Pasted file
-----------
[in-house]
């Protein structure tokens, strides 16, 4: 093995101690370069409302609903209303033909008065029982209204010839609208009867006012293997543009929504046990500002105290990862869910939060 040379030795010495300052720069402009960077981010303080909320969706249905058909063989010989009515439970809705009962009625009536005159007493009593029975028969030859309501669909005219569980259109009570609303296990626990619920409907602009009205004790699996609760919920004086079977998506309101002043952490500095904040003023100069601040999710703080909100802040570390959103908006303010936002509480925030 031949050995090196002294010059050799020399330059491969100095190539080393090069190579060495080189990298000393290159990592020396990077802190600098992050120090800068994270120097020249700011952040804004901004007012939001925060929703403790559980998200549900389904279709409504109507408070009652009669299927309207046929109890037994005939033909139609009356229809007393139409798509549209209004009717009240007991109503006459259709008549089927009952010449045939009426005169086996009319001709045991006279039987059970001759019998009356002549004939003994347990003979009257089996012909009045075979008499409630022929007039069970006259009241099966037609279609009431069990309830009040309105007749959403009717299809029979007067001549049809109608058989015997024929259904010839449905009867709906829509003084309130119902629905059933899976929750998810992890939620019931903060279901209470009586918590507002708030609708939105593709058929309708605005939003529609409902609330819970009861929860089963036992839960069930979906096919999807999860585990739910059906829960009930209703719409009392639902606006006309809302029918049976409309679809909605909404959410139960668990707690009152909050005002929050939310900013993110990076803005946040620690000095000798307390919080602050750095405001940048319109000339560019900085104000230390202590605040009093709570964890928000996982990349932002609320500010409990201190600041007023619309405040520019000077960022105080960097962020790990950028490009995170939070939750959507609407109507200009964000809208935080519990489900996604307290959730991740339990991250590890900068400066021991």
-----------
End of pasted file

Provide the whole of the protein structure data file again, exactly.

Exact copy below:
[in-house]
């Protein structure tokens, strides 16, 4: 093995101690370069409302609903209303033909008065029982209204010839609208009867006012293997543009929504046990500002105290990862869910939060 040379030795010495300052720069402009960077981010303080909320969706249905058909063989010989009515439970809705009962009625009536005159007493009593029975028969030859309501669909005219569980259109009570609303296990626990619920409907602009009205004790699996609760919920004086079977998506309101002043952490500095904040003023100069601040999710703080909100802040570390959103908006303010936002509480925030 031949050995090196002294010059050799020399330059491969100095190539080393090069190579060495080189990298000393290159990592020396990077802190600098992050120090800068994270120097020249700011952040804004901004007012939001925060929703403790559980998200549900389904279709409504109507408070009652009669299927309207046929109890037994005939033909139609009356229809007393139409798509549209209004009717009240007991109503006459259709008549089927009952010449045939009426005169086996009319001709045991006279039987059970001759019998009356002549004939003994347990003979009257089996012909009045075979008499409630022929007039069970006259009241099966037609279609009431069990309830009040309105007749959403009717299809029979007067001549049809109608058989015997024929259904010839449905009867709906829509003084309130119902629905059933899976929750998810992890939620019931903060279901209470009586918590507002708030609708939105593709058929309708605005939003529609409902609330819970009861929860089963036992839960069930979906096919999807999860585990739910059906829960009930209703719409009392639902606006006309809302029918049976409309679809909605909404959410139960668990707690009152909050005002929050939310900013993110990076803005946040620690000095000798307390919080602050750095405001940048319109000339560019900085104000230390202590605040009093709570964890928000996982990349932002609320500010409990201190600041007023619309405040520019000077960022105080960097962020790990950028490009995170939070939750959507609407109507200009964000809208935080519990489900996604307290959730991740339990991250590890900068400066021991």